Graph 5.1 highlights the politically, socially and ethically robust and globally applicable message of our article on the drivers of “effective democracy”: a sound gender political agenda, ending the political discrimination of women, and economic freedom will be conducive to “effective democracy”. Nevertheless the path towards “effective democracy” will be one of ups and downs, and especially in developing countries, there will be also certain limits for a too rapid economic liberalization in terms of “effective democracy”.

As the manuscript to this article was about to be finished, the new data of the World Values Survey, 2010-2014 were released, containing yet another enormous wealth of new data, including on the Muslim world. We have chosen to concentrate on two phenomena, which received a large attention on the pages of this article – tolerance and democracy.

In Table 5.12 we calculate a simple UNDP Human Development Index type of Index of Tolerance, minimizing the rejection of neighbors with the following characteristics among the publics of the above mentioned countries of wave 6 of the World Values Survey:

- People who speak a different language

- People of a different religion

- Immigrants/foreign workers

- People of a different race

According to the World Values Survey data, the most tolerant nation on earth today is Uruguay, followed by Sweden; New Zealand; Spain; Trinidad and Tobago; Poland; Rwanda; Colombia; Chile and Australia.

Uzbekistan, Morocco and Kazakhstan are nowadays ahead of Germany; and Pakistan, Qatar and Tunisia are more tolerant than the EU-member country Romania. Some Muslim countries such as Turkey (which is still ahead of the OECD-member country South Korea), have still a poor performance.

Table 5.13 and Maps 5.9 to 5.12 list the World Values Survey results for the average importance given by the global publics to democracy and the standard deviation of this indicator. Where the standard deviation is low, opinions on democracy – either way – are undivided, while high standard deviations indicate that the publics are – often bitterly – divided on the issue of democracy.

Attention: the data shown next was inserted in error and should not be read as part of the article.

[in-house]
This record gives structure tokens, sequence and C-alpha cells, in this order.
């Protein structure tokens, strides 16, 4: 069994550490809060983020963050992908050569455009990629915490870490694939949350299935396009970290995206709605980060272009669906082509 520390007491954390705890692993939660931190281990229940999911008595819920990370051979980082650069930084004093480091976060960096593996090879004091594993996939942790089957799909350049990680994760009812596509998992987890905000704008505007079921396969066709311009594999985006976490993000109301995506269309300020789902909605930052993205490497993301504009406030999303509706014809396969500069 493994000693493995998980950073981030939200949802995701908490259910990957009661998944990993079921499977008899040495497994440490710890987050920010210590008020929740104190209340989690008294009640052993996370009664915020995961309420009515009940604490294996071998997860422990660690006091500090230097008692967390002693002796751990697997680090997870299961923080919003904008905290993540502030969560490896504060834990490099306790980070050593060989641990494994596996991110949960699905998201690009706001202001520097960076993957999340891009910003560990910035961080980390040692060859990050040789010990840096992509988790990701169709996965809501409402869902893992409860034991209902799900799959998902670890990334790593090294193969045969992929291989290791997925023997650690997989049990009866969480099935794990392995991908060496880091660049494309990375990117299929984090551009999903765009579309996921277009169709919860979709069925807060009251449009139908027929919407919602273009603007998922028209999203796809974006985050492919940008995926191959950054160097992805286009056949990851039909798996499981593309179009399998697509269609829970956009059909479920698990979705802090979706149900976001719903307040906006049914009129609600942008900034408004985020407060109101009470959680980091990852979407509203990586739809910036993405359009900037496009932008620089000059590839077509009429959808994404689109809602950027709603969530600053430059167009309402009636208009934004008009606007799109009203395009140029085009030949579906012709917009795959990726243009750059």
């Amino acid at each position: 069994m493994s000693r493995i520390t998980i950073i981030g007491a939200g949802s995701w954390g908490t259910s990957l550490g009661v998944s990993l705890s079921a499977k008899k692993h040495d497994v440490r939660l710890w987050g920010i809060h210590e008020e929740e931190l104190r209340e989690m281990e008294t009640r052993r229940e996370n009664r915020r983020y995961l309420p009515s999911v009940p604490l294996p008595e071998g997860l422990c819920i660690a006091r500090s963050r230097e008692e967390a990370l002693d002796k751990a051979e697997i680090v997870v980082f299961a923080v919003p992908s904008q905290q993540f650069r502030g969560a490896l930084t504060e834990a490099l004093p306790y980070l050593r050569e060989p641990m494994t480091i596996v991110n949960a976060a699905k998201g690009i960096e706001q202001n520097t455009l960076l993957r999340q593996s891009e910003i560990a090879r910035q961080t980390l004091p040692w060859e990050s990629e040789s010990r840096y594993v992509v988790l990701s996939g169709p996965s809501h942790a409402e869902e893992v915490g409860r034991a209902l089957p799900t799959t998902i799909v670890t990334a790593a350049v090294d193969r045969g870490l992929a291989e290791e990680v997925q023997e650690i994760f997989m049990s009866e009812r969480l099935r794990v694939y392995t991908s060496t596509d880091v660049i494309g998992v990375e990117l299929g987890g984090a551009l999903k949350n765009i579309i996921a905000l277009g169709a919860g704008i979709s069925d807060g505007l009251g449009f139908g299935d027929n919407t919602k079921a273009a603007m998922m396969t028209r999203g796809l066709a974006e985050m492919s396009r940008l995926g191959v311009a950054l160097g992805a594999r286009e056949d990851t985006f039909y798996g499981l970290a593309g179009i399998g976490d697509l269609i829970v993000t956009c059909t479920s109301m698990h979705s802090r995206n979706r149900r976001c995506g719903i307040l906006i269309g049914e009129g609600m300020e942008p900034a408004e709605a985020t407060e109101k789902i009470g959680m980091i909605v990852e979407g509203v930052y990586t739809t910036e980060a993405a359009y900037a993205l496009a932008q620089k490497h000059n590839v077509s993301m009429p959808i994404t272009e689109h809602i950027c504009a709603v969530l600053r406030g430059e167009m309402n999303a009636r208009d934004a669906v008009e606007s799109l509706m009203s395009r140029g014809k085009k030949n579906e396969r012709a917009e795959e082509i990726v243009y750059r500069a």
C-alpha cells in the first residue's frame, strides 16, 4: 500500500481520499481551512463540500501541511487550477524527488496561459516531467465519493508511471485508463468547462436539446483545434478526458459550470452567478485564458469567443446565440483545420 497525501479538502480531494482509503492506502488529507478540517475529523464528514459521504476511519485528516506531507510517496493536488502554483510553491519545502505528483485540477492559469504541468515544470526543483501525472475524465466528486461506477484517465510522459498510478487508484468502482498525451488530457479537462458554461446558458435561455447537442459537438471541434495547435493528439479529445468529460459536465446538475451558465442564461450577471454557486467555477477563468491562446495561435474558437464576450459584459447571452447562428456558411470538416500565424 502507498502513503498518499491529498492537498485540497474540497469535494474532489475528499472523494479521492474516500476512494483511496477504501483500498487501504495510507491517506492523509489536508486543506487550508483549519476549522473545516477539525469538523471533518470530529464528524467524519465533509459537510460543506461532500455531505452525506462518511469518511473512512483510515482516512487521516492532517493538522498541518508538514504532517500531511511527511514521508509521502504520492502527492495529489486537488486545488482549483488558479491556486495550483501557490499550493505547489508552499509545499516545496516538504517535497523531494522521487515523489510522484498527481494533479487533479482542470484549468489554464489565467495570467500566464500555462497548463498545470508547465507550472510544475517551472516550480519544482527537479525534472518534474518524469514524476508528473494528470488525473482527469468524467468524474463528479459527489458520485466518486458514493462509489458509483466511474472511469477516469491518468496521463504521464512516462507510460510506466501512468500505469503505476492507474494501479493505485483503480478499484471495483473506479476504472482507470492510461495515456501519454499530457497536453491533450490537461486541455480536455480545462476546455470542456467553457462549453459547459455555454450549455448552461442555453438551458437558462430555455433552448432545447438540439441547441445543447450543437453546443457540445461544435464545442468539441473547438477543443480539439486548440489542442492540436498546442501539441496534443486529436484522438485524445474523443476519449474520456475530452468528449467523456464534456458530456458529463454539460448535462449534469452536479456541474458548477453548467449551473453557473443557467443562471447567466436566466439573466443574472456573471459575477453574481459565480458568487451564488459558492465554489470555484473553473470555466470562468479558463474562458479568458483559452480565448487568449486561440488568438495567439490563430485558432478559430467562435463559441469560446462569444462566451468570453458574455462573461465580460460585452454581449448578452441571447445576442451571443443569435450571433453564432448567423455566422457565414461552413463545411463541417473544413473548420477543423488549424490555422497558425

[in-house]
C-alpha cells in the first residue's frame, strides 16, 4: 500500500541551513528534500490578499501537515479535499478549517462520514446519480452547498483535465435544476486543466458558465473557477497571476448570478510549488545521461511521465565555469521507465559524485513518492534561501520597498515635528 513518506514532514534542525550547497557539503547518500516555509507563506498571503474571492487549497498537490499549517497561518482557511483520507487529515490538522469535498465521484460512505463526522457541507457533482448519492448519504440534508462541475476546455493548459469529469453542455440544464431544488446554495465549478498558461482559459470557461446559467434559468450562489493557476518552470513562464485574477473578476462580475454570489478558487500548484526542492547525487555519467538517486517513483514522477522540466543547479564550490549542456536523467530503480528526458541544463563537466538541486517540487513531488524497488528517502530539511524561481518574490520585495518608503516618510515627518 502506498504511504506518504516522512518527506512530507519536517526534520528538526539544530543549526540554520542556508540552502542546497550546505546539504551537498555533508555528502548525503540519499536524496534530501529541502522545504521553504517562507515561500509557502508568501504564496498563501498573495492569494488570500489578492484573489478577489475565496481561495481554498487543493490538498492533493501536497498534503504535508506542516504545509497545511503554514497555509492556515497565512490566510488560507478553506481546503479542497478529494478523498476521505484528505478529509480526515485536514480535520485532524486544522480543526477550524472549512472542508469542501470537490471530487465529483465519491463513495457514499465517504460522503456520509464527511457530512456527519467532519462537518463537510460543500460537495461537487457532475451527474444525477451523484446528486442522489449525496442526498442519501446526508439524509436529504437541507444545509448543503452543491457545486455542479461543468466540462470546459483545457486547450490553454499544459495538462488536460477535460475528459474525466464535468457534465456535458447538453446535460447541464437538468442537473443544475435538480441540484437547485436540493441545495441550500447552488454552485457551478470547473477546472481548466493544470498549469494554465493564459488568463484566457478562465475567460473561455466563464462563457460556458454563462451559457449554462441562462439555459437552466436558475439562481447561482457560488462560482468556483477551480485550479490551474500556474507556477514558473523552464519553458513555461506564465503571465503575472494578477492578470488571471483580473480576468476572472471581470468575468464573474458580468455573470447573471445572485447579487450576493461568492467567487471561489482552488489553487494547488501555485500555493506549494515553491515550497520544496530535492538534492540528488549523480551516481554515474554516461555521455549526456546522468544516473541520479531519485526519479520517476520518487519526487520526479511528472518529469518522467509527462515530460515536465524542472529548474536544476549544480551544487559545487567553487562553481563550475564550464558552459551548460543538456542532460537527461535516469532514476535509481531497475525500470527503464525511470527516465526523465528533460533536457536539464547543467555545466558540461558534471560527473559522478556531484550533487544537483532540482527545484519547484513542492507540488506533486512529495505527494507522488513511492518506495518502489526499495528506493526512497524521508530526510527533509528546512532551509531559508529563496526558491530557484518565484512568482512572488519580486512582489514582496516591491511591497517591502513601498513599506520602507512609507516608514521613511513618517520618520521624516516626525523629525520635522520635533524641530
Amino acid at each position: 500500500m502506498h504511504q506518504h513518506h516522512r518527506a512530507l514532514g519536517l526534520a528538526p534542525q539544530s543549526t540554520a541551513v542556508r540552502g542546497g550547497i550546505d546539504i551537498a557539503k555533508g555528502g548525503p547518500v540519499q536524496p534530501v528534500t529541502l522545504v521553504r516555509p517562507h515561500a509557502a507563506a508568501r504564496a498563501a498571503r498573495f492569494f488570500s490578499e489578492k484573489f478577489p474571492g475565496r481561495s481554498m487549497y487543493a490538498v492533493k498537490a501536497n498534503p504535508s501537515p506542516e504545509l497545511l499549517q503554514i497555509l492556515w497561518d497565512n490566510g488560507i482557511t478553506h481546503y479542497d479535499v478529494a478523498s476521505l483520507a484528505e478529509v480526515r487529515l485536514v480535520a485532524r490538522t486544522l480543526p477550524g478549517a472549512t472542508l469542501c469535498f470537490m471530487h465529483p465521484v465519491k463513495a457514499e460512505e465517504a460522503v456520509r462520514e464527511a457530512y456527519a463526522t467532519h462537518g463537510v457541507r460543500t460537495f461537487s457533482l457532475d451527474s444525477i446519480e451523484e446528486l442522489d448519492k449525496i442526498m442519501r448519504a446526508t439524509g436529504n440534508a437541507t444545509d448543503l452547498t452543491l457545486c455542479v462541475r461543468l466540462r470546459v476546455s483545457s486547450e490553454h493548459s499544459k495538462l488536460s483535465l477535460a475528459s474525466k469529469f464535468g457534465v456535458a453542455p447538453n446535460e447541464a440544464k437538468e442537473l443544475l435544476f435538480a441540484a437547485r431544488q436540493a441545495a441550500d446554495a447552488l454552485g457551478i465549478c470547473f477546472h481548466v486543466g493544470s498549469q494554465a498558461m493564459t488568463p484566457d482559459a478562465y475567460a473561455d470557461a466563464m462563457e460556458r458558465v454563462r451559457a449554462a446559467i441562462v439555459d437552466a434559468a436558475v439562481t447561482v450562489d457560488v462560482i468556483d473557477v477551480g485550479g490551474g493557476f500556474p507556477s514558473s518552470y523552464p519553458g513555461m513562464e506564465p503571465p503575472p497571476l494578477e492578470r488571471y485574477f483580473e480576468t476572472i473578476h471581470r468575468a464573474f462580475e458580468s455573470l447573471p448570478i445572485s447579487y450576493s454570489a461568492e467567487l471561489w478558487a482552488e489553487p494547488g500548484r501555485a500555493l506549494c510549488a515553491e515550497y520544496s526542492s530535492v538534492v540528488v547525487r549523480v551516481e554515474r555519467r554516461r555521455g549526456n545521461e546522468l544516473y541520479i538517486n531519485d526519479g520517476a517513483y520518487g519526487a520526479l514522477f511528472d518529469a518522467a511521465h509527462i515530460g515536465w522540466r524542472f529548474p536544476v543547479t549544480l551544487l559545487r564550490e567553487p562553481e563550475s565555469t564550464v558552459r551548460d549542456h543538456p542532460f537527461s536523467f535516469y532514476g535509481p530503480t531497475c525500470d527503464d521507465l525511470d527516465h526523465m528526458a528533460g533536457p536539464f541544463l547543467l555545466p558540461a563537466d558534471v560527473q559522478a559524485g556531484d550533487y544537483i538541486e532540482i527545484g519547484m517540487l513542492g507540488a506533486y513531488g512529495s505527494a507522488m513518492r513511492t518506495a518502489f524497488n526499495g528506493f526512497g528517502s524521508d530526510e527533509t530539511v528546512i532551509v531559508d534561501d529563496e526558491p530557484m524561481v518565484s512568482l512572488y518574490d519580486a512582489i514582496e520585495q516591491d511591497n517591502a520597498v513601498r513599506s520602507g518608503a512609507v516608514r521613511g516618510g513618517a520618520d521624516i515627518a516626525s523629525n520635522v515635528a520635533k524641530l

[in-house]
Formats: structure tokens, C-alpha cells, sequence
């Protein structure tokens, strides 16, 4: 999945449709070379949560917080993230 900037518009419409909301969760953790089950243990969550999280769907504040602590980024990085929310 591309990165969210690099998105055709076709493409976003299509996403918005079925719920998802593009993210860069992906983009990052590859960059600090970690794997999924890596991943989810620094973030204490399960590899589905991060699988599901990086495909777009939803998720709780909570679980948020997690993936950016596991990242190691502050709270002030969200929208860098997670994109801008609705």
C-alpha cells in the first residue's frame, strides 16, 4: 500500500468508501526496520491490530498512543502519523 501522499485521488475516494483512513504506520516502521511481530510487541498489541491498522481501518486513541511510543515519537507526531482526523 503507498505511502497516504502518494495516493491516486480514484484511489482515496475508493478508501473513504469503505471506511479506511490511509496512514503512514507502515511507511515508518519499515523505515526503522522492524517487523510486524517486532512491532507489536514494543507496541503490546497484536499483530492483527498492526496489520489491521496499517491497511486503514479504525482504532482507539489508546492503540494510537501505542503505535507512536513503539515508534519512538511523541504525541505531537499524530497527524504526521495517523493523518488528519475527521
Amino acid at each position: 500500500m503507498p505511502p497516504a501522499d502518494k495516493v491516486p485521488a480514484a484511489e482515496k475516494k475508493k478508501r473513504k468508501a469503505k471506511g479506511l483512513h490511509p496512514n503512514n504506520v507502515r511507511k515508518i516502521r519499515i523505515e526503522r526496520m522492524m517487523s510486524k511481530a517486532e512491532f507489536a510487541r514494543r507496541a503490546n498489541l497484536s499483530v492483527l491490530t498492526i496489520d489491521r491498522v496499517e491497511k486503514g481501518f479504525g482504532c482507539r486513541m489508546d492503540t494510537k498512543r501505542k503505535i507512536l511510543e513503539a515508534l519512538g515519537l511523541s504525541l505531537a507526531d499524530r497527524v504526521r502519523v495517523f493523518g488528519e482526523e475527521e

Countries with an above than average importance assigned to democracy, and very high internal divisions on this issue are Tunisia; Mexico; Romania; Armenia and Yemen. While there is a general consensus that democracy is important, there are important dissenting voices. Nostalgia for past more authoritarian patterns of government can go hand in hand with economic discontent with present conditions. Countries with an above than average importance assigned to democracy, and very low internal divisions on this issue are the Netherlands; Egypt; Sweden; Turkey; and Cyprus. For anyone, attempting to turn back the clocks of history in such countries could result to be a very costly error. The recent introduction of internet censorship in Turkey would be just one example showing the relevance of this hypothesis.

Countries with still a below than average importance assigned to democracy, but already very high internal divisions on the issue are Libya; Philippines; Qatar; the Occupied Palestinian Territories; and Russia. In these countries and territories, debates on the issue of democracy will surge, one way or the other. While the average importance assigned to democracy is still lower than the world average, the divisions on the issue are already very high, and unforeseen events could trigger a popular movement for more participation and democracy. Finally, countries with a below than average importance assigned to democracy, and very low internal divisions on this issue are Singapore; Rwanda; South Korea; Estonia; and Lebanon. One might expect that the current stagnation in the democratic development of the country will continue: publics don’t assign a great importance to democracy, and they are hardly divided on this issue.

Table 5.13 and our maps also have another, more immediate and direct implication: the dire state of the support of democracy in many Western countries, currently hit by the economic crisis and austerity packages, and the surge of democracy in the Muslim world and the Arab world in particular. That Egypt is ahead of Germany, Uzbekistan ahead of the EU-members Poland and Spain, and a number of other Arab and Muslim countries in general ahead of the United States; and Qatar ahead of the EU-member Estonia with justification could be celebrated by the Arab and Muslim readership of this article.